Accredited Investor (AI) Exemption: Accredited
investors who are natural persons will now be required to complete
a Risk Acknowledgment Form, unless their net financial assets
exceed $5 million.
Minimum $150,000 Investment Exemption: Natural persons
will no longer qualify for this exemption.
Short-Term Debt Exemption: This exemption has been
amended with the objective of removing the regulatory disincentive
for commercial paper issuers to obtain more than one credit rating.
Under the new rules, only one of an issuer's credit ratings
must be at or above DBRS – R-1 (low); S&P Canada –
A-1 (low) (Canada national scale); Moody's Canada – P-1;
or Fitch – F1. Obtaining an additional but lower credit
rating will not disqualify the issuer from using the exemption
(provided the additional rating meets a new prescribed
Family, Friends and Business Associates (FFBA)
Exemption: This exemption already existed in other
Canadian jurisdictions but is new in Ontario, replacing the
founder, control person and family exemption. It is meant to
provide early-stage issuers with greater access to capital from
their existing network of family, friends and close business
associates. Two investor protection measures are built into the
exemption. First, the investor's relationship with a principal
of the issuer must be sufficiently close that the investor can
assess the principal's capabilities and trustworthiness and
obtain information about the investment. Second, investors must
sign a Risk Acknowledgement Form.
Risk Acknowledgment Forms and Sellers' Due Diligence
The new Risk Acknowledgement Forms required under the AI and
FFBA exemptions are meant to protect investors by
drawing attention to the risks of investing in securities,
specifying the criteria an investor must meet to qualify under
each exemption and requiring him or her to initial beside the
The Companion Policy includes additional guidance indicating
that sellers relying on a prospectus exemption based on a financial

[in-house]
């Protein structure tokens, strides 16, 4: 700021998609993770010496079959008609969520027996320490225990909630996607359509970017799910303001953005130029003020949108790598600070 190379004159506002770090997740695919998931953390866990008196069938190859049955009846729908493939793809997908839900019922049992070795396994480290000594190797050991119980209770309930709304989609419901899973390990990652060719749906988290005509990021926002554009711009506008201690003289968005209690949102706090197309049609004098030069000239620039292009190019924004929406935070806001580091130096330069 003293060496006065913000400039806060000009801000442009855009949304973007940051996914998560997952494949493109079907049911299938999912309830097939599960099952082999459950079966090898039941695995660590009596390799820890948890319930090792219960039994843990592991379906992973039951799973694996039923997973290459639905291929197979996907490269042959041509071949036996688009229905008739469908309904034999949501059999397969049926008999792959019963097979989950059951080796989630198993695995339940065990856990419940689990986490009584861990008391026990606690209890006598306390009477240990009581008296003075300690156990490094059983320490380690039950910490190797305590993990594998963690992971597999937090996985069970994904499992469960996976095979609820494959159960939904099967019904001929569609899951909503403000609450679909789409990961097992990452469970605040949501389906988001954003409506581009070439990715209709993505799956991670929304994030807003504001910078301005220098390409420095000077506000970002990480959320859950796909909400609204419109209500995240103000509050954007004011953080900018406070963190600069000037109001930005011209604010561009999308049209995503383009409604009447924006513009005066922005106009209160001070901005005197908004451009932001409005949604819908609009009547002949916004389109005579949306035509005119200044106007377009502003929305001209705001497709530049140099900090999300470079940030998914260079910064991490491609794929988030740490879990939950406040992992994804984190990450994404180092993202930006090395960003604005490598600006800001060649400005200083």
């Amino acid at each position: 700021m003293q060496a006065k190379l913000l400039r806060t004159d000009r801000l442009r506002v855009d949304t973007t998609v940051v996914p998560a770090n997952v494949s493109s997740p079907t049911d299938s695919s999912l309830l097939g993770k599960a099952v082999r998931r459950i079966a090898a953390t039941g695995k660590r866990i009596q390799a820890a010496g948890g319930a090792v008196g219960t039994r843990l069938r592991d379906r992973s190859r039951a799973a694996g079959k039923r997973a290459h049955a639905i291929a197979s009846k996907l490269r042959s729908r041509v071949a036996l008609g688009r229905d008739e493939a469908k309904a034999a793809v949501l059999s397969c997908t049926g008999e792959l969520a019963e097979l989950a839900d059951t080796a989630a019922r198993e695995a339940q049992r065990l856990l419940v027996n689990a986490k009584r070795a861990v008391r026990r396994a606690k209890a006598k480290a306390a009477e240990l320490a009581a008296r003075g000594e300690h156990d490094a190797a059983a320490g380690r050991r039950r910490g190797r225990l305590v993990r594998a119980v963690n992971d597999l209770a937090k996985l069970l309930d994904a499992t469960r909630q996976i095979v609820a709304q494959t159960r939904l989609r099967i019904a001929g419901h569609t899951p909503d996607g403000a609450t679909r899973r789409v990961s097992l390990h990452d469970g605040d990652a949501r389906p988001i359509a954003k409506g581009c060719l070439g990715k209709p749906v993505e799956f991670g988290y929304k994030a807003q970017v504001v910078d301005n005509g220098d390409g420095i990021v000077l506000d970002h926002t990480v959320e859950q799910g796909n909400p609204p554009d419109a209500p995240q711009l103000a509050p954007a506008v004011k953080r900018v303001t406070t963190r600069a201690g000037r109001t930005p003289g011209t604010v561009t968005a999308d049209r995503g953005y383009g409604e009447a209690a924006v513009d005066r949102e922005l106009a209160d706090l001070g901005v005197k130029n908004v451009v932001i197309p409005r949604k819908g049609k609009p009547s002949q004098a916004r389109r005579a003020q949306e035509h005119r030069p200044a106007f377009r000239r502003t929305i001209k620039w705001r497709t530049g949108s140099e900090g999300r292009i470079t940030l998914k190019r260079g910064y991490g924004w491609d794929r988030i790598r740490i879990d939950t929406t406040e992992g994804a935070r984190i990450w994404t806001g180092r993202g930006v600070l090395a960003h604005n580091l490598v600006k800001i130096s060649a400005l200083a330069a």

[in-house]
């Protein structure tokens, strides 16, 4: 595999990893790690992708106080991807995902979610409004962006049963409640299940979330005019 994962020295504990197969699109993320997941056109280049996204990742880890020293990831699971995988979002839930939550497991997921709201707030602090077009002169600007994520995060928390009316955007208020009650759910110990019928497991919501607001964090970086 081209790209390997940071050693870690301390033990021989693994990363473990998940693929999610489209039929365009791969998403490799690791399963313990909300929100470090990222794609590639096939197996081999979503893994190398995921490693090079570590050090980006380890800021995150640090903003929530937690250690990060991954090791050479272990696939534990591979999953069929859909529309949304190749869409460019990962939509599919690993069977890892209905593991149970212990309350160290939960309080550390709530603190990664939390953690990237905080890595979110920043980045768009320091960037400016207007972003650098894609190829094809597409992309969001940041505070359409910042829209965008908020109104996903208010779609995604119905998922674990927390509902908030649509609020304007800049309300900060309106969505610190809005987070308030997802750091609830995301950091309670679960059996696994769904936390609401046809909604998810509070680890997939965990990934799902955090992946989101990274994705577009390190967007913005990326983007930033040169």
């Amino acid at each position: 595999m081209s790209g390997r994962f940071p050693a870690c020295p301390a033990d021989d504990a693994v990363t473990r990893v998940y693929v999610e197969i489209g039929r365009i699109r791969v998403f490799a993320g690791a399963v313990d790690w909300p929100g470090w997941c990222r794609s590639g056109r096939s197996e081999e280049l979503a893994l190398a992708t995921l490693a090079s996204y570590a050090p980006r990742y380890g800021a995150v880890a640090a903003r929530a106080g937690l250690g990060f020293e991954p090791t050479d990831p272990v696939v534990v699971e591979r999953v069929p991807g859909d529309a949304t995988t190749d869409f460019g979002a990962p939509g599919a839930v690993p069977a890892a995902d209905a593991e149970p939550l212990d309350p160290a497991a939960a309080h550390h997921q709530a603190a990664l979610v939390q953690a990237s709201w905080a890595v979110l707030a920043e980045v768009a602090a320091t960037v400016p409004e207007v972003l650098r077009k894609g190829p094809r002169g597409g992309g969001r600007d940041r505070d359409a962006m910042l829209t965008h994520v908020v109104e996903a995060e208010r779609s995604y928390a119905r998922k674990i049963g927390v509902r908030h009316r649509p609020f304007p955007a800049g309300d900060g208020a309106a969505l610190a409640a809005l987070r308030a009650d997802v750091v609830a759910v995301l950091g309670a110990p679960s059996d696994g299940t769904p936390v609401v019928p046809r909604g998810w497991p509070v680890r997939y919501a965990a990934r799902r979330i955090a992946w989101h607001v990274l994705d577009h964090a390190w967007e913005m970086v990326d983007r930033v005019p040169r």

or relationship test may not rely solely on an investor's
representations in a subscription agreement or certificate, without
further due diligence. Issuers, registrants and others engaged in
the selling effort must take reasonable steps to verify that an
investor meets the qualification criteria under an
exemption—and should be prepared to justify the choice of
steps taken and not taken. What constitutes reasonable due
diligence ultimately depends on the facts and circumstances and may
asking questions about the investor's financial status,
when relying on the AI exemption;
confirming, with both the investor and the relevant principal
of the issuer, the closeness of their relationship, when relying on
the FFBA exemption;
explaining to the investor the qualification criteria of the
exemption being relied on;
establishing policies and procedures to help ensure that
everyone engaged in the selling effort understands the legal
requirements of an exemption; and
retaining documentation relating to the due diligence effort,
such as written statements of the investor, meeting notes and email
Related Canadian and U.S. Developments
The OSC intends to implement two new capital raising exemptions
later this year or early in 2016: an offering memorandum exemption
similar to that available in other provinces and territories and a
As in Canada, regulatory changes in the United States reflect a
mix of capital formation and investor protection initiatives. Most
recently, the SEC adopted changes to Regulation A+ to facilitate
smaller companies' access to capital. This rule will permit
offerings of up to U.S.$50 million in a 12-month period, and the
securities will generally be freely tradable. Canadian issuers not
already reporting with the SEC will be eligible for Regulation A+,
so a cross-border offering could be structured as a Canadian
prospectus offering combined with a U.S. Regulation A+ offering.
Investor protection measures under Regulation A+ include investment
limits for non-accredited investors and a requirement to file a
basic offering statement with the SEC.
The content of this article is intended to provide a
general guide to the subject matter. Specialist advice should be
sought about your specific circumstances.
To print this article, all you need is to be registered on Mondaq.com.
Click to Login as an existing user or Register so you can print this article.
Under the Income Tax Act, the Employment Insurance Act, and the Excise Tax Act, a director of a corporation is jointly and severally liable for a corporation's failure to deduct and remit source deductions or GST.
Under the Income Tax Act, the Employment Insurance Act, the Canada Pension Plan Act and the Excise Tax Act, a director of a corporation is jointly and severally liable for a corporation's failure to deduct and remit source deductions.
Register for Access and our Free Biweekly Alert for
This service is completely free. Access 250,000 archived articles from 100+ countries and get a personalised email twice a week covering developments (and yes, our lawyers like to think you’ve read our Disclaimer).